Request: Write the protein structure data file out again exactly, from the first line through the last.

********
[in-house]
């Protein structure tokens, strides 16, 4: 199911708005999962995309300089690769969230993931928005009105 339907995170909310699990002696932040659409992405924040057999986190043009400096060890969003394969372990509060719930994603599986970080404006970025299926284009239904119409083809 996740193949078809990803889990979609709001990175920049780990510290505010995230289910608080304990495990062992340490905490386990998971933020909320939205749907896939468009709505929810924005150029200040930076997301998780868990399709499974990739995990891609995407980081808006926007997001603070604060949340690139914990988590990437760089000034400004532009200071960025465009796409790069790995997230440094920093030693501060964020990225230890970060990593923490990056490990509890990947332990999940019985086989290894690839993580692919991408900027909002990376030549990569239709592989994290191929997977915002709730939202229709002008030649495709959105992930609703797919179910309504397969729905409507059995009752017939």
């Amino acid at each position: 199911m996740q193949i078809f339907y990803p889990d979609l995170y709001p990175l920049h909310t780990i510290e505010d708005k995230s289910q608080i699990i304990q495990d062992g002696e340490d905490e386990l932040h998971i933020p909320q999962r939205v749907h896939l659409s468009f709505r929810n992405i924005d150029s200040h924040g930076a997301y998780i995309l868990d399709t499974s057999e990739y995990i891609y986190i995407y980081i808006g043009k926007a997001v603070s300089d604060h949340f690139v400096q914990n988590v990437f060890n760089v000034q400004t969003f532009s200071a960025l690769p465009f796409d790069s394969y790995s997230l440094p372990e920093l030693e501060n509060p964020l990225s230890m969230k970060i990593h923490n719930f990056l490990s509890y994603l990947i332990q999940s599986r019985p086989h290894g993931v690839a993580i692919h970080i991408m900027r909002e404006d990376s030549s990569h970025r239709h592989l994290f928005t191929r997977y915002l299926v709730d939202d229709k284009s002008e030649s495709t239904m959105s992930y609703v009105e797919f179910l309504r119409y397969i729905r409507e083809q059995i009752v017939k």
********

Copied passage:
[in-house]
């Protein structure tokens, strides 16, 4: 199911708005999962995309300089690769969230993931928005009105 339907995170909310699990002696932040659409992405924040057999986190043009400096060890969003394969372990509060719930994603599986970080404006970025299926284009239904119409083809 996740193949078809990803889990979609709001990175920049780990510290505010995230289910608080304990495990062992340490905490386990998971933020909320939205749907896939468009709505929810924005150029200040930076997301998780868990399709499974990739995990891609995407980081808006926007997001603070604060949340690139914990988590990437760089000034400004532009200071960025465009796409790069790995997230440094920093030693501060964020990225230890970060990593923490990056490990509890990947332990999940019985086989290894690839993580692919991408900027909002990376030549990569239709592989994290191929997977915002709730939202229709002008030649495709959105992930609703797919179910309504397969729905409507059995009752017939």
């Amino acid at each position: 199911m996740q193949i078809f339907y990803p889990d979609l995170y709001p990175l920049h909310t780990i510290e505010d708005k995230s289910q608080i699990i304990q495990d062992g002696e340490d905490e386990l932040h998971i933020p909320q999962r939205v749907h896939l659409s468009f709505r929810n992405i924005d150029s200040h924040g930076a997301y998780i995309l868990d399709t499974s057999e990739y995990i891609y986190i995407y980081i808006g043009k926007a997001v603070s300089d604060h949340f690139v400096q914990n988590v990437f060890n760089v000034q400004t969003f532009s200071a960025l690769p465009f796409d790069s394969y790995s997230l440094p372990e920093l030693e501060n509060p964020l990225s230890m969230k970060i990593h923490n719930f990056l490990s509890y994603l990947i332990q999940s599986r019985p086989h290894g993931v690839a993580i692919h970080i991408m900027r909002e404006d990376s030549s990569h970025r239709h592989l994290f928005t191929r997977y915002l299926v709730d939202d229709k284009s002008e030649s495709t239904m959105s992930y609703v009105e797919f179910l309504r119409y397969i729905r409507e083809q059995i009752v017939k």